BC Wine Report: Harvest in the Vineyard
by Rhys Pender, MWSept 17, 2015
As you read this, harvest in British Columbia vineyards is in full swing. In fact, for some, it has already finished thanks to what may well be the hottest vintage in nearly 50 years. At our Little Farm Winery we started harvest on August 19th with chardonnay and were done on September 3rd with riesling, finishing a full three days earlier than we had even started in 2014 – and 2014 was considered to be a hot vintage. But does hot equal good?
In the spring I wrote about some of the challenges and realities of owning a vineyard through the winter and spring months. Having dodged the bullet of potential spring frosts thanks to the early bud break, 2015 was quite the vintage. With harvest done, I can now sit down and reflect on what happened through a whirlwind few weeks between mid August and early September.
The most important news is that 2015 is a quality vintage. It wasn’t without its challenges and to generalize that a vintage is great for all varieties and all wineries would be naive. There were stories of issues with powdery mildew and worries about smoke taint from the fires as well as the worry, as in any hot year, that sugars will explode and acidity will disappear before the grapes have reached phenolic ripeness. This could mean red wines with little flavour and excessively green tannins. While there is nothing that can be done about preventing smoke taint and we can just hope that it didn’t affect any of the grapes, the balance of the grapes and controlling mildew is something you can control with good farming. To some extent anyway.
It was a strange summer. Temperatures were regularly above 40°C and the vines grew more vigorously than in previous years. In spite of the dry heat and the increased water restrictions everywhere, we had to water less than in most years. It only rained a couple of times during the summer but each of those rainfalls was significant, soaking the soil with an inch or more and providing the vines with ample fuel to grow plenty of leaves to fuel photosynthesis.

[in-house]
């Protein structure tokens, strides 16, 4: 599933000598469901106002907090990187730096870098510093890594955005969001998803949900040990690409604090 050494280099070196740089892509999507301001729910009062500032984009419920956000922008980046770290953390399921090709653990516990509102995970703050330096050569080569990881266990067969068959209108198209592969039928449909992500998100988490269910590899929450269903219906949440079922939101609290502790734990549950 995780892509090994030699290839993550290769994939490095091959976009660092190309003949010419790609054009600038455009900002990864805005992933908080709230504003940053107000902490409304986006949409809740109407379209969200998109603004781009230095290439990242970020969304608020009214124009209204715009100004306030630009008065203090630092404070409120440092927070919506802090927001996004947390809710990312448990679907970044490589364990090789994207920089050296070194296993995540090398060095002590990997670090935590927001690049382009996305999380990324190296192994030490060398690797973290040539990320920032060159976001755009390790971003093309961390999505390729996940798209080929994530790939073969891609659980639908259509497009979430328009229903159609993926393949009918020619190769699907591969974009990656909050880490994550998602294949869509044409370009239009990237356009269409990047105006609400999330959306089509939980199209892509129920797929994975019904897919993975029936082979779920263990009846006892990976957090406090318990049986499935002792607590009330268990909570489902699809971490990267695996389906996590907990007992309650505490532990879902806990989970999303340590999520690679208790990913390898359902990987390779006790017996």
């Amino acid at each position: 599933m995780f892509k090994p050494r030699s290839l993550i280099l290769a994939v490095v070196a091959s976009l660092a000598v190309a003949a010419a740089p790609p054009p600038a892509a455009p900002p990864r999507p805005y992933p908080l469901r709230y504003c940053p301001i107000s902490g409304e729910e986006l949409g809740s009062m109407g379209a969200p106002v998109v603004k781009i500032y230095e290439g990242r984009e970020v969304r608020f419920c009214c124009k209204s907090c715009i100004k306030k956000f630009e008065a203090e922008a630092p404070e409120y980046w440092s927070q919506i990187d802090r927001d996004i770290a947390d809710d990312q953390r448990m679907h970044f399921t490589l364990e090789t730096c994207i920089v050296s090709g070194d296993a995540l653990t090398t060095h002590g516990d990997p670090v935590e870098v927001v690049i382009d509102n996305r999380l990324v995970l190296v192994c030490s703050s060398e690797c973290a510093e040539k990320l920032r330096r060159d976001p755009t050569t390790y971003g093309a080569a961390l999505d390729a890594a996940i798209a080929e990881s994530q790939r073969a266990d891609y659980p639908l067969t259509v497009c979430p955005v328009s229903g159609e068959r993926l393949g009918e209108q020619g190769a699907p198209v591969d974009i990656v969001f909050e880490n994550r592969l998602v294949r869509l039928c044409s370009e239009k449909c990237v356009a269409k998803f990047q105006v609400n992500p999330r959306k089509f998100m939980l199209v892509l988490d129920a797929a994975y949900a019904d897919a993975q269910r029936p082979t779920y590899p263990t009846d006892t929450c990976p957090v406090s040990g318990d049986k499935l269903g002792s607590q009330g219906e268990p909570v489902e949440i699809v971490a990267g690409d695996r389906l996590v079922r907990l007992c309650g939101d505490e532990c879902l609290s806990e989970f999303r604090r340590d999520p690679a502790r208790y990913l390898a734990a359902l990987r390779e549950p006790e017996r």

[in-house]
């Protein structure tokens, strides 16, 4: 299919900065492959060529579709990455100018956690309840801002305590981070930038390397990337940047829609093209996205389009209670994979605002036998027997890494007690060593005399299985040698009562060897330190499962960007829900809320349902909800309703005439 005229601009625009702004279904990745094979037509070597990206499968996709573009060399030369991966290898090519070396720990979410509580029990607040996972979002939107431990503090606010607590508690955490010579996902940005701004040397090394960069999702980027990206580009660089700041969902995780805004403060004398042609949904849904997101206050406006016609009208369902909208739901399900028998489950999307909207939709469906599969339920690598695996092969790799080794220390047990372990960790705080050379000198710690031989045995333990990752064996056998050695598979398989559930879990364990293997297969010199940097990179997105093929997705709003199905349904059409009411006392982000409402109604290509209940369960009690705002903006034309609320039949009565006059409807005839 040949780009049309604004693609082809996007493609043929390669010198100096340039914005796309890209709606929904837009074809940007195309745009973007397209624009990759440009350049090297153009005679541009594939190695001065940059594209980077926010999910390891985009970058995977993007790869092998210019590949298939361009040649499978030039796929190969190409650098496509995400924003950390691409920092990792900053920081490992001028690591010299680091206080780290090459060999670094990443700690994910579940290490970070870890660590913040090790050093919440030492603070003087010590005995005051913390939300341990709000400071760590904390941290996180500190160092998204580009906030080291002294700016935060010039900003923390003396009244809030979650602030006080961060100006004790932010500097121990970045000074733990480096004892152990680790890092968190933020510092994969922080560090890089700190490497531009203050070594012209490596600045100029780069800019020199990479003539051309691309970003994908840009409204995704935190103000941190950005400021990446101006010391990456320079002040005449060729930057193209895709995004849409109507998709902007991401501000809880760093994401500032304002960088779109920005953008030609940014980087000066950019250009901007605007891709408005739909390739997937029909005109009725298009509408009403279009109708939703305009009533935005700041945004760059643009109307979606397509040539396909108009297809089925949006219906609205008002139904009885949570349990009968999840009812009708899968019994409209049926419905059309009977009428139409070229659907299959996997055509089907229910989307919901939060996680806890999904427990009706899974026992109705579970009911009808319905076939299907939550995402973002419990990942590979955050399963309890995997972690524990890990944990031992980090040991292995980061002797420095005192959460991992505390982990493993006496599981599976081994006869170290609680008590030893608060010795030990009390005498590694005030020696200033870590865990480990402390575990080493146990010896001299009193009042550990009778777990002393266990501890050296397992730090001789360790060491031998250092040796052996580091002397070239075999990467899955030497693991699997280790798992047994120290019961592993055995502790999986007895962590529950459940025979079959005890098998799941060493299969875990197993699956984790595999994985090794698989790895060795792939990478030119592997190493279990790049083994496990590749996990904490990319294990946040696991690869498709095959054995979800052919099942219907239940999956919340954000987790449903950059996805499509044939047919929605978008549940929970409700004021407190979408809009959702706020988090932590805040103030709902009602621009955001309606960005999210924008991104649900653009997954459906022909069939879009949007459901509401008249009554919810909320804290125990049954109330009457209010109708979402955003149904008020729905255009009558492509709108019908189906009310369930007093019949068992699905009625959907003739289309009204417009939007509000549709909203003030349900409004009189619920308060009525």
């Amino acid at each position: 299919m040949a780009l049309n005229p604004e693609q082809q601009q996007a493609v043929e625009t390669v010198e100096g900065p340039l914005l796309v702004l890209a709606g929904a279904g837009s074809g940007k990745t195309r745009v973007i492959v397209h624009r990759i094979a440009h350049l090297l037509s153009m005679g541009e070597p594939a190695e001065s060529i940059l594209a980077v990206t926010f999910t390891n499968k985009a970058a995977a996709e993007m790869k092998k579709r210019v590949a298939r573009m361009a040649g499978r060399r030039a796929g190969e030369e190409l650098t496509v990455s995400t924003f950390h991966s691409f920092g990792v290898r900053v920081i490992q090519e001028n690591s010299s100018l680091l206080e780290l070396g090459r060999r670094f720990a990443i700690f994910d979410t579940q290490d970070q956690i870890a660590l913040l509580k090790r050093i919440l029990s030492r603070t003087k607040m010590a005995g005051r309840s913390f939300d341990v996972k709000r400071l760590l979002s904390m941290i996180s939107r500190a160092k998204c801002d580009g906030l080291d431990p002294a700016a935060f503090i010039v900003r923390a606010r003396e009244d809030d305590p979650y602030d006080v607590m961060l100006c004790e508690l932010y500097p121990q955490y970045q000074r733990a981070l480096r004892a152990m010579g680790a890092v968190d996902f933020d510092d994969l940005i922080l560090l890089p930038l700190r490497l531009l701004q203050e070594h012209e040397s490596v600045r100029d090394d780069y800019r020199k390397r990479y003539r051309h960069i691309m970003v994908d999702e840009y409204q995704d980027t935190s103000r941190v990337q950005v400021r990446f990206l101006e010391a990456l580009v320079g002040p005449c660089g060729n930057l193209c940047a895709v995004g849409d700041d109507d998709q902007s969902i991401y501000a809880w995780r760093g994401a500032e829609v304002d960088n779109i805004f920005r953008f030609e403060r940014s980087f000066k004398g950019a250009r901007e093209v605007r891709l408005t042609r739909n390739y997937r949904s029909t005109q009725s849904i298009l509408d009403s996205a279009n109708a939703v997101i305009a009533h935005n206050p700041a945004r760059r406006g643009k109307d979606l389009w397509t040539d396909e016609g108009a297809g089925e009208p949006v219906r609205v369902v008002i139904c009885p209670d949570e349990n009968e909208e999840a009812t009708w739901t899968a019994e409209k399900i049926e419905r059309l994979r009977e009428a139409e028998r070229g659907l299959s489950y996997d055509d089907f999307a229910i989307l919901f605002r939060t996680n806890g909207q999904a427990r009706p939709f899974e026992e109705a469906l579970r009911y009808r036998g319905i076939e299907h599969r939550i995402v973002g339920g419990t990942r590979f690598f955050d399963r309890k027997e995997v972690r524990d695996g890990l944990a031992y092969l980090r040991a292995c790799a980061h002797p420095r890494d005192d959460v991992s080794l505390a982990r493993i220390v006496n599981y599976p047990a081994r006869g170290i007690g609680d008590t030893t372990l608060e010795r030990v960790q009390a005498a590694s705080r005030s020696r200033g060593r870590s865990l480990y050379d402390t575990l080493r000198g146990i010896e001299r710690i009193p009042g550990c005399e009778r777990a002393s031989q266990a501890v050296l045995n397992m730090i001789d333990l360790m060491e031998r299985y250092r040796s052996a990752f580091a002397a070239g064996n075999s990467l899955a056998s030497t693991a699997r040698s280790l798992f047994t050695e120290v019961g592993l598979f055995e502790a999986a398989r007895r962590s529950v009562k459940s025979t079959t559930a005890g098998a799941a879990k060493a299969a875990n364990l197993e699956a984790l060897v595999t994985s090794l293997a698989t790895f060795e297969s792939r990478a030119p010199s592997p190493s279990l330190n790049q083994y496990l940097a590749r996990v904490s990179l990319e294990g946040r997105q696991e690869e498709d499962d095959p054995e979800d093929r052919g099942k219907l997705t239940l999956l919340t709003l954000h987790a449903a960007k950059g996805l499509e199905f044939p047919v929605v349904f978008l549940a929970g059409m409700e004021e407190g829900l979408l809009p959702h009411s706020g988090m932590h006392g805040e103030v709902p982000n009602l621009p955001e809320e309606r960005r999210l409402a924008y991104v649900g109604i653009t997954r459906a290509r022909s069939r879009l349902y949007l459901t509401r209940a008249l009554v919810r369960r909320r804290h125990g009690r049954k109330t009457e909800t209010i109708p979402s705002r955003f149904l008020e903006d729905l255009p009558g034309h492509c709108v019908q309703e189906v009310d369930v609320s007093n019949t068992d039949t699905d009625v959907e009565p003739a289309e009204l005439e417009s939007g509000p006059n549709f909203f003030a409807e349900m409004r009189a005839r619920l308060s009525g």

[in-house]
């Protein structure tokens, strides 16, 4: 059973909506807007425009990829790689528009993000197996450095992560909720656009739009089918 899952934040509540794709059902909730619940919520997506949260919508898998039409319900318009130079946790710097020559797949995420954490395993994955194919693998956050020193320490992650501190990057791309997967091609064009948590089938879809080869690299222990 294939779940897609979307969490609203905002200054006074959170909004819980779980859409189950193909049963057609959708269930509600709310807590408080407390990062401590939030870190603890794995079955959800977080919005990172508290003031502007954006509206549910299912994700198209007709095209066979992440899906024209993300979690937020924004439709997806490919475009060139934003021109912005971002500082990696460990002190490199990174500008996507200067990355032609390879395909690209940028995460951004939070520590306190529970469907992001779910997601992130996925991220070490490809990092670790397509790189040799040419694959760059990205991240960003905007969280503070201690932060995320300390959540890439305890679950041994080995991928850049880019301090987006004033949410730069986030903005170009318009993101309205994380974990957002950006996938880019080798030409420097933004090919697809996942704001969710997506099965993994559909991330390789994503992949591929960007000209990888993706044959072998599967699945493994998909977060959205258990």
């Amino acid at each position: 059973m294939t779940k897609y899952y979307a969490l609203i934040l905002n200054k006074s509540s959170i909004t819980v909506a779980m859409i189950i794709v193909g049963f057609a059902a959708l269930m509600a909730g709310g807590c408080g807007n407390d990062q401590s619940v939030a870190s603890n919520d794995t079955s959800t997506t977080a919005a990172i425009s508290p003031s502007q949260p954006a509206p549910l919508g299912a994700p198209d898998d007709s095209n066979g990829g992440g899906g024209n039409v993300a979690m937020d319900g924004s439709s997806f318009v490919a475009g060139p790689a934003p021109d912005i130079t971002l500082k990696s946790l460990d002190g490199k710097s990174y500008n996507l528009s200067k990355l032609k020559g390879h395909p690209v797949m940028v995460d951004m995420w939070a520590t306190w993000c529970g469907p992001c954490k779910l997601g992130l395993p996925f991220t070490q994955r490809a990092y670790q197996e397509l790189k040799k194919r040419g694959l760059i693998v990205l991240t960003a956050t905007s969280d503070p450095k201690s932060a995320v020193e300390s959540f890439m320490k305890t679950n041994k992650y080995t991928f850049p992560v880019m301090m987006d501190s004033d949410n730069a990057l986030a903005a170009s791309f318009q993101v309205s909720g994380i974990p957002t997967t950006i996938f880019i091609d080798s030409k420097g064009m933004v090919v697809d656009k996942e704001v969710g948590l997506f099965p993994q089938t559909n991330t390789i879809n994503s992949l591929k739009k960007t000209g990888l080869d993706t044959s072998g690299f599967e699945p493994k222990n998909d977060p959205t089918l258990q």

The result? More work. More trimming, more leaf and shoot thinning, more hours and more expense. Because of the vigour the risk of powdery mildew and various types of pests and rot can increase so more sprays may be needed. Sometimes what seems like a great vintage with stunning weather can turn out to be one of the most challenging in the vineyard. It is the old rule in farming that you have to stay on top of things. And if the timing was right for all the vineyard management the result should be excellent in 2015.
Once the dangers of excessive vigour were taken care of, the vines settled down to some very speedy ripening. Our chardonnay was gaining 0.5 Brix per day, a phenomenal rate and something you had to watch very closely if you wanted to avoid making wines with high alcohol and low acidity. Irrigation, while minimal earlier in the vintage, did become much more regular in July and August, with small and frequent doses just to keep the vines relieved against the relentless heat.
In late August the smoke came. Fuelled mostly by extensive wildfires from Washington State to the south, the sky basically disappeared for a week throughout much of BC and into Alberta. Even though temperatures were high, there was no solar radiation and the vines seemed to completely shut down with gains in sugar in the grapes grinding to a halt. During this time, our riesling grapes gained only 0.5 Brix in two weeks. Eventually the smoke cleared, the sun started doing its thing and the plants responded by getting back into ripening mode.
One of the fears voiced by many of the 2015 vintage is that it might be too hot and too short to develop enough flavours in the wines. In spite of the ludicrously early sounding harvest dates, the growing season was no shorter than 2013 or 2014. Rather than being short, the growing season was just shifted 2-3 weeks earlier. Some growers are harvesting grapes four weeks earlier than 2014. Bud break happened 20 days earlier for our chardonnay and harvest was only 18 days earlier meaning 2015 was actually a slightly longer growing season than 2014.
There has been much speculation about the 2015 vintage and much drama with temperature records broken, horrific fires and endless assumptions of grandeur. As is always the case, we won’t know anything until we taste the wines, but with enough luck and a bit of skill, all the elements are there for some pretty killer wines.
But the time for reflection is over. I’ve got to go and start removing nets, watering in the vines and getting them ready for the winter, which in true Okanagan/Similkameen style will probably be on us just as suddenly as spring sprung. But for at least a month or two I can be grateful that we’ve got the grapes harvested, crushed and pressed and fermenting away safe and sound in the winery. Then we can start worrying about the winter, all over again.
Rhys Pender, MW
WineAlign in BC
The BC Wine Report is a look at all things in the BC Wine Industry. In addition to this, we publish our popular 20 Under $20 shopping guide and the BC Critics’ Picks report including the wines that excite us each month. Lastly, Anthony Gismondi closes out each month with his Final Blend column – an expert insight into wine culture and trends, honed by more than 25 years experience as an influential and global critic. Hope you enjoy.